The “caviar and bubbly” sign direct visitors to Goldeneye Winery, where brut rose sparkling wine and pinot noir are available for tasting. Enjoy a glass under the red umbrellas on the terrace, surrounded by flowers and redwood, oak and fir trees.

Just up the road, discover The Madrones, a boutique inn surrounded by a courtyard and wild gardens.

Visitors will find here a small eatery, Stone and Embers, known for an array of wood-fired, Mediterranean-style pizzas and local meats and poultry, and Sun & Cricket, a tiny shop of antiques and curiosities.

Making a name for itself with pinot and syrah wines grown on the high, breezy ridges, Drew Family Cellars also is located at The Madrones complex, as is the newly opened Smith Story Wine Cellars. A sleek and contemporary addition to The Madrones courtyard, Long Meadow Ranch's tasting room shows off varietals grown on the banks of the Navarro River.

Just south of Boonville, “babydoll” sheep graze the vineyard rows at Pennyroyal Farm, while goats produce milk for cheese making. Sarah Cahn Bennett, who grew up in the Anderson Valley wine business, founded the minimum-waste farm.

There, while sipping sauvignon blanc, chardonnay and pinot noir, visitors can watch as small-batch farmstead-style cheeses are made –– Velvet Sisters, Boot Corners, Boontner's Blue and more, all named after the local “Boontling” dialect. Picnickers can dig into cheese and charcuterie plates while taking in the farmyard views. They also can tour the dairy farm and goat barns.

South of Boonville in the highlands, watch for the sign to Artevino Maple Creek Winery. The winery offers award-winning chardonnay, pinot noir, and zinfandel and features a gallery of paintings by Tom Rodrigues, known as much for his artwork as his wines.

Events to catch

There are numerous events visitors shouldn't miss, including the annual Mendocino County Fair and Apple Show.

Since 1924, the fair - held in September - has honored the valley's fruit and sheep growers with old-fashioned fun, including a rodeo, sheepdog herding trials, a wool festival, and a parade ( Home-canned fruits, quilts, and 4-H livestock are put on display, while hungry fairgoers attend for the fresh apples, cider, pies, and local wines and beer.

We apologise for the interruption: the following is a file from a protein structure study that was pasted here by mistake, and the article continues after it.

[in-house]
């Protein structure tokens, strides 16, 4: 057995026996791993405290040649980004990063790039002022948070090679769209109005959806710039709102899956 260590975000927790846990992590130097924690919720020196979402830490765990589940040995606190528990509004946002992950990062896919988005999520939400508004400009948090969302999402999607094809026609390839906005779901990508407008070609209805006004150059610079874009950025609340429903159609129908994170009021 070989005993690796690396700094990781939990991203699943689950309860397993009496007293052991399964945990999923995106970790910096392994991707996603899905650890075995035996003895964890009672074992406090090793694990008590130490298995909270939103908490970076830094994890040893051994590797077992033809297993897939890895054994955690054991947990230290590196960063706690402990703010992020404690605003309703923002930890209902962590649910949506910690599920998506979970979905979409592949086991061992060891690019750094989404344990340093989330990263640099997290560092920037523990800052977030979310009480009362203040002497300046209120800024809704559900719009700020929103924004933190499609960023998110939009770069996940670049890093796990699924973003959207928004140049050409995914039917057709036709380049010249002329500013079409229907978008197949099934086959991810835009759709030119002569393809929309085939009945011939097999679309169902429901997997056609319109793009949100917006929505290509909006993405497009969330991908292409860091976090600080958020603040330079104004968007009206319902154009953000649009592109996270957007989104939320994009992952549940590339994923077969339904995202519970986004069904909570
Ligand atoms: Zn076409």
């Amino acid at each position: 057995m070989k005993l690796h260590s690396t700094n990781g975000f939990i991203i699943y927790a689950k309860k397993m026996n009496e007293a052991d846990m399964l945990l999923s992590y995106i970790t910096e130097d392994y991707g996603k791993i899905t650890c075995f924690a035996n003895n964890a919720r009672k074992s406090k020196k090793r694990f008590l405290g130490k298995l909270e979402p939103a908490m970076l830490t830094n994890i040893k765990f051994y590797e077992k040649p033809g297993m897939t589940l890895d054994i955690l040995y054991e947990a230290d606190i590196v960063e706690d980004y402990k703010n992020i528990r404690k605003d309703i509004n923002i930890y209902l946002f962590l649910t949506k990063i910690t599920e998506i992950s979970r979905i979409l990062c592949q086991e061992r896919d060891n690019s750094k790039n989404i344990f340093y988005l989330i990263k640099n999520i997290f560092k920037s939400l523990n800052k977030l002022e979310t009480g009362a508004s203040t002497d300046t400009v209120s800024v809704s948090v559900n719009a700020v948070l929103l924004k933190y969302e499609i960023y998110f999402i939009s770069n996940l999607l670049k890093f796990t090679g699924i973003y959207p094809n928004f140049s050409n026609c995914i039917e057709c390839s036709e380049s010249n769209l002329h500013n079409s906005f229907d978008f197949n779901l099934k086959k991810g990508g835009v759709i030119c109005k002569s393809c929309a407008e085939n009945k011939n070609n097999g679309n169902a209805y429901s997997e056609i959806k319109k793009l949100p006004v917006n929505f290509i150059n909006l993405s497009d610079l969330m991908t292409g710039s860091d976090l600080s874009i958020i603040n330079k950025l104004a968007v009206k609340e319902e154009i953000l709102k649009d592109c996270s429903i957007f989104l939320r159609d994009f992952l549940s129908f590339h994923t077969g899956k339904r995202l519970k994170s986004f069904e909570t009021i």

The Legendary Boonville Beer Festival, which was held in April, draws thousands of beer lovers. They get to sample drinks from 100 breweries and cideries. Porters, stouts, lagers, meads, IPAs were on offer this year, along with live music, food and art (



Don't miss these places to eat and drink in and around Boonville:

The Restaurant: Offers a family-style, prix fixe menu sourced locally, plus pizza and roasted meats and poultry from the wood-fired oven and “paella Sundays.” Enjoy meals indoors and on the garden patio. Located at the Boonville Hotel, 14050 Highway 128; 707-895-2210;

The Bewildered Pig: Located in the restored, old Floodgate roadhouse. Former winery estate chef Janelle Weaver prowls produce farms and livestock ranches and hobnobs with cheesemongers and fishermen to get ingredients for hearty, yet sophisticated, chow. Sip wine by the fountains in the glorious gardens. 1810 Highway 128, Philo; 707-895-2088;

Anderson Valley Brewing Co.: Sample brews and seasonal releases in the taproom, hang out in the beer garden, play disk golf, and take a guided tour to see the massive copper tanks in the brew house. 17700 Highway 253, Boonville; 707-895-BEER;

Buckhorn Pub Anderson Valley: Belly up to the bar with the locals and enjoy a Boont Amber Ale on tap, then slip into a booth or onto the patio for pub grub, such as ceviche, burgers, and fish tacos; Breakfast, lunch and dinner offered. 14081 Highway 128, Boonville; 707-895-3224.

Lauren's cafe: Enjoy live music and comfort food, from burgers to chicken pot pie and berry cobbler, on the patio and in the cozy dining room. 14211 Highway 128, Boonville; 707-895-3869;


Plan to stay overnight? Check out these lodges:

Boonville Hotel: 15 country-chic rooms, cottages and suites in a laid-back, yet elegant roadhouse, circa 1860. A cross between Santa Fe, French country and steampunk, accommodations are cozy and comfortable. 14050 Highway 128; 707-895-2210;

The Madrones: Influenced by the Italian “agriturismo” concept of staying on a working farm or winery. The upscale country estate includes nine tasteful rooms and suites. 9000 Highway 128, Philo; 707-895-2955;

Toll House Inn: Built in 1912, the farmhouse sits on 650 acres in foothills threaded with hiking trails. Features four rooms, and sleeping arrangements for families and groups. 253 Boonville Road, Boonville; 707-895-2572;

Editor's Note: A previous version of this story misidentified The Restaurant at the Boonville Hotel, as well as the owner of Paysanne.